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Back Pain

I’m in my third trimester and having terrible back pain. How did you deal with this?

Our Mommy MD Guide’s reply: Some degree of back pain is almost a certainty during pregnancy, just from the added weight and distortion of your anatomy! There may not be a lot to do about it, except lying down and resting in a comfortable position (preferably on the left side). There are many massage therapists who can still give an excellent massage during pregnancy, thanks to a special pillow with a cut out for your belly.

During my pregnancies, I had back pain and even some nerve entrapment in my upper back from my breasts being so big. It was a sharp, shooting pain that went down the length of the nerve, which in this case was my arm. You can also get numbness or tingling in your fingers or in your toes, depending on which nerves are involved.

My ob-gyn gave me a referral to a physical therapist. This was enormously helpful. The best part was the physical therapy office had a pool. I floated in that pool as often as I could. The only downside to swimming while pregnant is getting back out of the pool. You feel like you weigh 700 pounds.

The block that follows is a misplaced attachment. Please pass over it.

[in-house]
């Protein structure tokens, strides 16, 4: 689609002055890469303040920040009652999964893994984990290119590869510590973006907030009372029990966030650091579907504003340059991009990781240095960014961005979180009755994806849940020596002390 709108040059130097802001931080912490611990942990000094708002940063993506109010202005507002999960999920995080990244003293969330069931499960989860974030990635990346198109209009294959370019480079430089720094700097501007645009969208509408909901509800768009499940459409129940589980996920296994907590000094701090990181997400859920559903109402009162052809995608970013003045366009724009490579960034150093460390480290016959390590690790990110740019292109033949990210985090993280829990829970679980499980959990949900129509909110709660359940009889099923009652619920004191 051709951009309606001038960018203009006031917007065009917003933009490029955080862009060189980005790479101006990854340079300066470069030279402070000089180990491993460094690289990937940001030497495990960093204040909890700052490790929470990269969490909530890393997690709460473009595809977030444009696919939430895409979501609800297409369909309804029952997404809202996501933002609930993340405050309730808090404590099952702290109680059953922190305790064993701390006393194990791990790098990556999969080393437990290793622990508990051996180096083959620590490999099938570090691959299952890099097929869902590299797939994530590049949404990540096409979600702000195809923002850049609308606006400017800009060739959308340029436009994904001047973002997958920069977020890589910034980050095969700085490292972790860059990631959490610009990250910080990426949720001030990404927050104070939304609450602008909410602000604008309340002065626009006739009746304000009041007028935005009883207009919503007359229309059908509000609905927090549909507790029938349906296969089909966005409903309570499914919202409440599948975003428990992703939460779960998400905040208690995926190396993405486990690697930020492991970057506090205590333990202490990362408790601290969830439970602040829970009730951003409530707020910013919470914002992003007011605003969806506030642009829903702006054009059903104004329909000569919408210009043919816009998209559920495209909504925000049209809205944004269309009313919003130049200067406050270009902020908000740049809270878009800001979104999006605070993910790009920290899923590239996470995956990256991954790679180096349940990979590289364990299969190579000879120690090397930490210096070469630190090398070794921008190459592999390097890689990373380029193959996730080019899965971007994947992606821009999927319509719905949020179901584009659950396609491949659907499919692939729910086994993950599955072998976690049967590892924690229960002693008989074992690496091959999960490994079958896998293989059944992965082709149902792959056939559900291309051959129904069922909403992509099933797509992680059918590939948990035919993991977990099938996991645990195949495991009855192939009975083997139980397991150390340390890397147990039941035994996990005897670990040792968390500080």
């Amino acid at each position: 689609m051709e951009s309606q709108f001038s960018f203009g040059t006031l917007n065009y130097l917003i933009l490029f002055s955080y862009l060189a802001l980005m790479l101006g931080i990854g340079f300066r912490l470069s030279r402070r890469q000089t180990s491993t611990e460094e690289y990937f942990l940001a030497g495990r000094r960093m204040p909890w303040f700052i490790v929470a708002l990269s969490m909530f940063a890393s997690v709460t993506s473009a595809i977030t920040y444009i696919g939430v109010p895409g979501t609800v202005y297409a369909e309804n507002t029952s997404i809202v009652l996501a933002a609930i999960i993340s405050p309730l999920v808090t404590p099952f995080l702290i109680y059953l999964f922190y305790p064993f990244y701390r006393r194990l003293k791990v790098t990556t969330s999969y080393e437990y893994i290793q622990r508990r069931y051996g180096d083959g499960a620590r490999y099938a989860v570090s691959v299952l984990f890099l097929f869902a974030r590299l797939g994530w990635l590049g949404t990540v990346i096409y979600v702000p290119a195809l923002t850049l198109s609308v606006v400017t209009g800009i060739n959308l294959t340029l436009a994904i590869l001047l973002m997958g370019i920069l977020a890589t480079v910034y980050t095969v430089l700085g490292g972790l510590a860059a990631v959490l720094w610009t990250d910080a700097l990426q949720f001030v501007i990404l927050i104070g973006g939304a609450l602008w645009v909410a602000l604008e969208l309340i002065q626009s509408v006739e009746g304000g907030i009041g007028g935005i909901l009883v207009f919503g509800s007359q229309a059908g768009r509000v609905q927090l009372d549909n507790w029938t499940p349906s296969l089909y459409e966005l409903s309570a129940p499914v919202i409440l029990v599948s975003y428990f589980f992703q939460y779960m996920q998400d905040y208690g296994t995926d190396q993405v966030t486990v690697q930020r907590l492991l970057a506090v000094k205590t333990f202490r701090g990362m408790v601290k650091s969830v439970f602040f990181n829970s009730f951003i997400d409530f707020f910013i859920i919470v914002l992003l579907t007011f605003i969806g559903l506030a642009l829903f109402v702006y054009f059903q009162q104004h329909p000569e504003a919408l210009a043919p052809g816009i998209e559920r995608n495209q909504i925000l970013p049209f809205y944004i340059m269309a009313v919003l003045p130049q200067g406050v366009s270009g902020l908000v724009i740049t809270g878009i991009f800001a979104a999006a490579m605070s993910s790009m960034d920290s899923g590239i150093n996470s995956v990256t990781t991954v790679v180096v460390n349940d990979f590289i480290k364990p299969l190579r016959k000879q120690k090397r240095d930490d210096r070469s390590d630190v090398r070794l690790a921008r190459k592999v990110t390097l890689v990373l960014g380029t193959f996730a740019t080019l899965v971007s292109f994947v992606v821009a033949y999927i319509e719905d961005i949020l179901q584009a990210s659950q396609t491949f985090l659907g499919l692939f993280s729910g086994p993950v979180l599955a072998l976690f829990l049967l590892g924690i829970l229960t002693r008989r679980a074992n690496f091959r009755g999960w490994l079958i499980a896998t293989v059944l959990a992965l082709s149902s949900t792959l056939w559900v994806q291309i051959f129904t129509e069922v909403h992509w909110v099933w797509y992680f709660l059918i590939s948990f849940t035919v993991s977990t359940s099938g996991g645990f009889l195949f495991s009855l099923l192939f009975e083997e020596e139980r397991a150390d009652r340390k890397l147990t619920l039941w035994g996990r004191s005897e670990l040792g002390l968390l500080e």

When to call the doctor or midwife: You should let your doctor or midwife know if you are experiencing back pain during pregnancy. If the back pain is severe or if you are feeling numbness, call your doctor or midwife right away. Back pain can be a signal of premature labor.

Other symptoms of premature labor include vaginal discharge, contractions, abdominal pain, and menstrual like cramps. You should call your doctor or midwife right away if you think you think you are in preterm labor.

Kristin C. Lyle, MD, FAAP, a mom of three girls and disaster medical director at Arkansas Children’s Hospital and assistant professor of pediatrics at University of Arkansas for Medical Sciences, both in Little Rock

 


The information on MommyMDGuides.com is not intended to replace the diagnosis, treatment, and services of a physician. Always consult your physician or child care expert if you have any questions concerning your family's health. For severe or life-threatening conditions, seek immediate medical attention.